Alberta is moving all grade-school classes online and closing or limiting a wide array of businesses as it attempts to reverse rapidly increasing COVID-19 infections that have turned the province into a North American hot spot and threaten to overwhelm the health-care system.
Premier Jason Kenney used a televised address on Tuesday evening to lay out a series of new restrictions that are the most severe since the first wave a year ago. A day earlier, he acknowledged that previous attempts to respond with less-stringent measures had not worked as too many people in his province are ignoring public health orders.
The response to COVID-19 has been particularly divisive in Alberta, with anti-lockdown protests now a regular feature of many cities and towns, including a rodeo that drew large crowds to an area near Bowden this past weekend. More than a dozen members of Mr. Kenney’s United Conservative Party caucus have objected to public health measures.
Mr. Kenney said the province has attempted to take a more balanced approach than other jurisdictions, but he said the increasing hospital admissions, driven by the spike in cases, meant his government had to act.
“If exponential growth of COVID-19 in Alberta continues, it would begin to push the outer limits of even our surge and expanded hospital capacity within weeks,” he said.
“We will not permit our health care system to be overwhelmed. We must not and we will not force our doctors and nurses to decide who gets care and who doesn’t.”
Schools will switch to online learning beginning this Friday and won’t return until May 25, after the long weekend.
Starting Wednesday, outdoor gatherings will be limited to five people, gyms must close, funerals will be limited to 10 people, retailers must operate at 10-per-cent capacity and postsecondary schools must switch to online classes. Churches will be limited to 15 people.
Workplaces with three or more consecutive cases of COVID-19 will be forced to close for 10 days, though that doesn’t apply to work camps or essential services.
Restaurant patios have remained open even as in-person dining was closed, but those patios must close as of Sunday night. Salons, tattoo parlours and other personal-services businesses must close at the same time.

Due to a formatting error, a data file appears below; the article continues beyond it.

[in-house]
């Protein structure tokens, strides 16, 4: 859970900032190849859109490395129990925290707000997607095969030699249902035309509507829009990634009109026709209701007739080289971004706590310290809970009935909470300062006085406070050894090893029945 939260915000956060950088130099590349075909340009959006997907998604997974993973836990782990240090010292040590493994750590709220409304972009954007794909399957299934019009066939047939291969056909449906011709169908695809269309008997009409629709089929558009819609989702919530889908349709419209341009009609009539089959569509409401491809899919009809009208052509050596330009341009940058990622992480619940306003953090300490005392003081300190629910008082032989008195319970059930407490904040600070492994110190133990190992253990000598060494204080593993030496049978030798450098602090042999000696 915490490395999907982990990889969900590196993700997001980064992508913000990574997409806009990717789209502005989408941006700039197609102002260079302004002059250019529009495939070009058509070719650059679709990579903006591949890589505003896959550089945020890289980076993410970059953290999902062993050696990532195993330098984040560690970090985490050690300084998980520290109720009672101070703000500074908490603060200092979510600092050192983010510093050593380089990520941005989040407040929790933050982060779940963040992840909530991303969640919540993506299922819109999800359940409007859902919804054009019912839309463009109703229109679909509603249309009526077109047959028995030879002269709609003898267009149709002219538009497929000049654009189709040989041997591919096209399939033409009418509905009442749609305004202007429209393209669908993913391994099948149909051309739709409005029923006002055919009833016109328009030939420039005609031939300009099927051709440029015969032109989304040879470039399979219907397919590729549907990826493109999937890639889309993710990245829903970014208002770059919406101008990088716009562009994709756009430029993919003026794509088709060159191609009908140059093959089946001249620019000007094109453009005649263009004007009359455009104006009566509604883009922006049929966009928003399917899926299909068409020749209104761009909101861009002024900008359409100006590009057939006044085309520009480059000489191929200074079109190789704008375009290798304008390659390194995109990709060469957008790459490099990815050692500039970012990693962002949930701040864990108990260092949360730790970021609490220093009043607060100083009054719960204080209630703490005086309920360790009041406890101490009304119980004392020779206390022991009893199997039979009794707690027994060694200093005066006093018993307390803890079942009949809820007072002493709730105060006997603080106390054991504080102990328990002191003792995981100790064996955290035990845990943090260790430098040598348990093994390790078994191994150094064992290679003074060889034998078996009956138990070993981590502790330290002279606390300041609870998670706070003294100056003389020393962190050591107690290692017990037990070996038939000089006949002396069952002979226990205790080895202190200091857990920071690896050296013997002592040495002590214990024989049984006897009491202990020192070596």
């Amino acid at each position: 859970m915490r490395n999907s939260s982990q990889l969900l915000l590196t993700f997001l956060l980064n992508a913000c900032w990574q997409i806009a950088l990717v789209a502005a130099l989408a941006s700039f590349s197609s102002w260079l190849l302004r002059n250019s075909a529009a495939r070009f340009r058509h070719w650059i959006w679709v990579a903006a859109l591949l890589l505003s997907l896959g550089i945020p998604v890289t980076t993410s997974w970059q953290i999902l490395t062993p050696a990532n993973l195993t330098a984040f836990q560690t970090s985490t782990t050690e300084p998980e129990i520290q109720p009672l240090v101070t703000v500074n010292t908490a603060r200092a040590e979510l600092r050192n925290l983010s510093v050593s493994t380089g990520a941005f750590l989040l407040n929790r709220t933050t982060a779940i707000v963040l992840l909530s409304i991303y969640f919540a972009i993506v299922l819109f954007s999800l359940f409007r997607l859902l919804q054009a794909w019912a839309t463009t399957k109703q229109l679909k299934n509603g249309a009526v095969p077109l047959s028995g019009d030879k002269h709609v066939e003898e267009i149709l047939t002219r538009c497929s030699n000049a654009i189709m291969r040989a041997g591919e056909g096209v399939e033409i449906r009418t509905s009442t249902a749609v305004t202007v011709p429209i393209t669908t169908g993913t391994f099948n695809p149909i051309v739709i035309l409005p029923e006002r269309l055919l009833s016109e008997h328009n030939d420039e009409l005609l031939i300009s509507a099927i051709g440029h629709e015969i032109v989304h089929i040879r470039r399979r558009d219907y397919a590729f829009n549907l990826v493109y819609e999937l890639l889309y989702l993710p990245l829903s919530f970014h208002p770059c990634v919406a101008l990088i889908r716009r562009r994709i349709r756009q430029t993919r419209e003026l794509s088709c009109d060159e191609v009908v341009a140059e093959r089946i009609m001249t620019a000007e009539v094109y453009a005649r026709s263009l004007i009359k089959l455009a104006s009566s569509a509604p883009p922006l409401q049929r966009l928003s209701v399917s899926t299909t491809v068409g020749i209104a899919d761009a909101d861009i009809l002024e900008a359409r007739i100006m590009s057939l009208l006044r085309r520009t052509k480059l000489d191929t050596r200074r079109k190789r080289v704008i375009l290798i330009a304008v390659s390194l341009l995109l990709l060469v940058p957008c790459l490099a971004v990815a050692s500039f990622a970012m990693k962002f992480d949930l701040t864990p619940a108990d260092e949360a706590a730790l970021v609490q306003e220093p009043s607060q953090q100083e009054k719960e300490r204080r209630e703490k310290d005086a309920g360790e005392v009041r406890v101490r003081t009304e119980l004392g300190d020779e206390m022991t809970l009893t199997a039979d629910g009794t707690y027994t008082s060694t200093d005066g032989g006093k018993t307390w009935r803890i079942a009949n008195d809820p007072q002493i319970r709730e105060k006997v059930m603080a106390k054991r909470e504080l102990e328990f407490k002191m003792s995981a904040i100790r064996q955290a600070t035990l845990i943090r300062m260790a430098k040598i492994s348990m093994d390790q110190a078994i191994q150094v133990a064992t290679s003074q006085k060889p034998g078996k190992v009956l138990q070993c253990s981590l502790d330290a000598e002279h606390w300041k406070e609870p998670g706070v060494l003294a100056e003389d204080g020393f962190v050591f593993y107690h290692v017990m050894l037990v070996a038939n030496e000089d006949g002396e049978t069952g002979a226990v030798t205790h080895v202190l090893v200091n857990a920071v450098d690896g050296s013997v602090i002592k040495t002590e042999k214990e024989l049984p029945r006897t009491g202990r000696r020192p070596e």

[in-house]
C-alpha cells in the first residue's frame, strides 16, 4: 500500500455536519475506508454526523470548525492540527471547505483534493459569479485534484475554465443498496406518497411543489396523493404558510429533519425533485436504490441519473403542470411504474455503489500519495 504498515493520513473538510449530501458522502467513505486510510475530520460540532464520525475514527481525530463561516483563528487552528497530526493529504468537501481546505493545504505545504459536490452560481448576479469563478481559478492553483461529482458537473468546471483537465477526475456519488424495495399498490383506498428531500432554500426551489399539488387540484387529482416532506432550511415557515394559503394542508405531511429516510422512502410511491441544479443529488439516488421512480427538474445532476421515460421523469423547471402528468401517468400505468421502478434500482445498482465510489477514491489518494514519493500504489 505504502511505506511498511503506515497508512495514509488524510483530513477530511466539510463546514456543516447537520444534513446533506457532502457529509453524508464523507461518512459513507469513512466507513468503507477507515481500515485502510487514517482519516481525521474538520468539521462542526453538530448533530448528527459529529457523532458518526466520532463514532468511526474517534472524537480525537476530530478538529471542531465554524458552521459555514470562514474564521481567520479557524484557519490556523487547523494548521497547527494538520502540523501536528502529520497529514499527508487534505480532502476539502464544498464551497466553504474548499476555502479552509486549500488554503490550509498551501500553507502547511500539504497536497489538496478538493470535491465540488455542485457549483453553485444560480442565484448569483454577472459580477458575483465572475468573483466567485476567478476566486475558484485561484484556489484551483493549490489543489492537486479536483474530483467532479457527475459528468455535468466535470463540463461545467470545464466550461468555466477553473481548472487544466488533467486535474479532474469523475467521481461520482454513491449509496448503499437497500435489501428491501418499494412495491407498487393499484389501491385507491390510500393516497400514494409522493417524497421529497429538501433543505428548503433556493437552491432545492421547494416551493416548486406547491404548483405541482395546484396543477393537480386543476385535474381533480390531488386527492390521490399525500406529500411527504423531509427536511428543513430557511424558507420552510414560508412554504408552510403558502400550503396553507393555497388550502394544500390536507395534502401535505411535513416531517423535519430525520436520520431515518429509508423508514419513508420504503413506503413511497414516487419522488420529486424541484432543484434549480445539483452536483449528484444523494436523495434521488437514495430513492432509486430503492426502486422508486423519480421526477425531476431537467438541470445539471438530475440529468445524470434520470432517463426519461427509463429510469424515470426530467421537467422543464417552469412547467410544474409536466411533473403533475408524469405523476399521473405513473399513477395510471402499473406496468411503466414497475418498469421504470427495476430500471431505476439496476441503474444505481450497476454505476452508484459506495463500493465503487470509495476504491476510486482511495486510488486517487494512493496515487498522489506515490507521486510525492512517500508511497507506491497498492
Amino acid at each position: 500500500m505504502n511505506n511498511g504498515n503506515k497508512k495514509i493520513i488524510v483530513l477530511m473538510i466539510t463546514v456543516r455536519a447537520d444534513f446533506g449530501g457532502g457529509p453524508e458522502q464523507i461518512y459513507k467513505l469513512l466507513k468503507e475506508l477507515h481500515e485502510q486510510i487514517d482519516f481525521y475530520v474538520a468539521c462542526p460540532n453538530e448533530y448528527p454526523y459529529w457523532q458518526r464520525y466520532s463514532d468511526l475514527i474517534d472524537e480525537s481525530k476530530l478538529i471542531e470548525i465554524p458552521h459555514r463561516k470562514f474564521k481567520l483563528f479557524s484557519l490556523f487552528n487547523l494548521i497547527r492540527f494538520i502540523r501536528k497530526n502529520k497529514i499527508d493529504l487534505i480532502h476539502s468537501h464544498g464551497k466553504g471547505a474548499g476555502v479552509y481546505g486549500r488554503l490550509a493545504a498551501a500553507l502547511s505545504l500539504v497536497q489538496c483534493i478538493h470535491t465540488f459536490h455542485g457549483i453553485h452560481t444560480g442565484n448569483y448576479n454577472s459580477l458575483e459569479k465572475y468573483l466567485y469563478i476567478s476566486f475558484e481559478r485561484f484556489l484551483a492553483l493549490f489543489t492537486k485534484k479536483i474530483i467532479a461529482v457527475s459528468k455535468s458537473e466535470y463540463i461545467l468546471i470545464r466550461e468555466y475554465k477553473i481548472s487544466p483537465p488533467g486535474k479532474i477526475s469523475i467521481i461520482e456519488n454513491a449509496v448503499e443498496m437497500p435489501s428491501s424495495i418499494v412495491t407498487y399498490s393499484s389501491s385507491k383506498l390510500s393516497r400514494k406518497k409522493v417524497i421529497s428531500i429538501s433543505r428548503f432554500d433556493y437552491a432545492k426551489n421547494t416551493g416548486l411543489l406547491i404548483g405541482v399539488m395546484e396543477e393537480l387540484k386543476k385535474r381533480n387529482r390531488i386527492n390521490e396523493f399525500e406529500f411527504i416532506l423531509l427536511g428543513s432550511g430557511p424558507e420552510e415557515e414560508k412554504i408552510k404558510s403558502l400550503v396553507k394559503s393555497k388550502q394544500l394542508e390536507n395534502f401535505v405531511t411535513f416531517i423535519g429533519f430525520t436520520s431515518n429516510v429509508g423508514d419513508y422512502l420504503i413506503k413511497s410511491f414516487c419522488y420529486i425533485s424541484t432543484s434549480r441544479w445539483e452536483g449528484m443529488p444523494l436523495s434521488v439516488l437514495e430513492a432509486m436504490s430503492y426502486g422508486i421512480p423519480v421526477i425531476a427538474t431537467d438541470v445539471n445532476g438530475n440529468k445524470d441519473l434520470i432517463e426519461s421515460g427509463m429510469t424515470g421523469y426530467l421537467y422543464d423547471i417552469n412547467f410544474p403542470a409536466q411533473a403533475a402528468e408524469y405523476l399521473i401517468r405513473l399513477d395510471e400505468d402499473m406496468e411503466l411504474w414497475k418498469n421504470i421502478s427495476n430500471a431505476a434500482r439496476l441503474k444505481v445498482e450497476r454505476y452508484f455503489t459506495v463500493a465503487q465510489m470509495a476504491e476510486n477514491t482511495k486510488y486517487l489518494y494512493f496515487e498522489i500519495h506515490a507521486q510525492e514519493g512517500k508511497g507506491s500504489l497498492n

Mr. Kenney said anyone who can stay home needs to do that.
“Nobody wants to be here, especially after 14 months with multiple waves of this pandemic, but our commitment to the health and safety of Albertans must come first,” he said.
Alberta has led the country in per capita infections for weeks and has been unable to reverse that trend even as other provinces have successfully bent their curves downward. The province now has the highest per capita infection rate in North America and rivals regions of the world with the worst COVID-19 rates.
The province’s health-care system has been strained in recent weeks, though it has yet to see the same crisis that is playing out in Ontario, where patients are routinely ferried to other cities in helicopters as health-care officials scramble to find spare intensive care beds.
But medical experts have warned that the situation in Alberta will only get worse. Even if the measures announced Tuesday finally turn the province’s infections around, hospital and ICU admissions are expected to continue increasing for at least a couple of weeks.
There were 150 people with COVID-19 in Alberta’s intensive care units as of Tuesday and Mr. Kenney said the health-care system can expand its capacity to handle 425, though that would require the mass cancellation of non-urgent procedures. Alberta Health Services, the province’s centralized health authority, published a triage document last week that would guide decisions if hospitals became so overwhelmed that doctors were forced to decide whom to treat and whom to turn away from the ICU. AHS officials maintain they don’t believe the triage protocol will ever be used.
Alberta NDP Leader Rachel Notley said Mr. Kenney is undermining the ability of people and small businesses to plan by saying restrictions will only last a short time.
“The Premier is continuing his pattern of over-promising, and under-delivering, by making false promises and creating false hope – setting up further challenges and disappointments in the weeks to come,” she said.
“I don’t think there’s a person out there that thinks two weeks is going to do the trick.”
The Premier has rejected claims that his government has moved too slowly in the current wave, arguing that the government proceeded cautiously to bring down infections while inflicting the least amount of pain on the public.
Christine Gibson, a family doctor in Calgary, said it was “encouraging” that the government appeared to be listening to the science and “understanding that we are in dire straights.”
However, she was hoping for more stringent measures”Some of the measures are inconsistent,” she said. “The issue with Alberta and why we’ve had such different results is because of inconsistent messaging that isn’t really sensible.”
For example, she questioned why places of worship are still open to 15 people.
”Why? That makes no sense,” Dr. Gibson said. “It is really quite arbitrary….That piece of it isn’t grounded in science.”
The government loosened public health measures from the second wave beginning in February as it permitted restaurants to open, expanded capacity for retailers and churches, opened salons, and allowed more activities in gyms.
In early April, as infections and hospital admissions accelerated again, the province pulled back by closing indoor dining, though patios remained open. Last week, the government shut down in-person classes for junior and high school students and closed indoor fitness activities in hot spots, though many schools were already closed in those areas.
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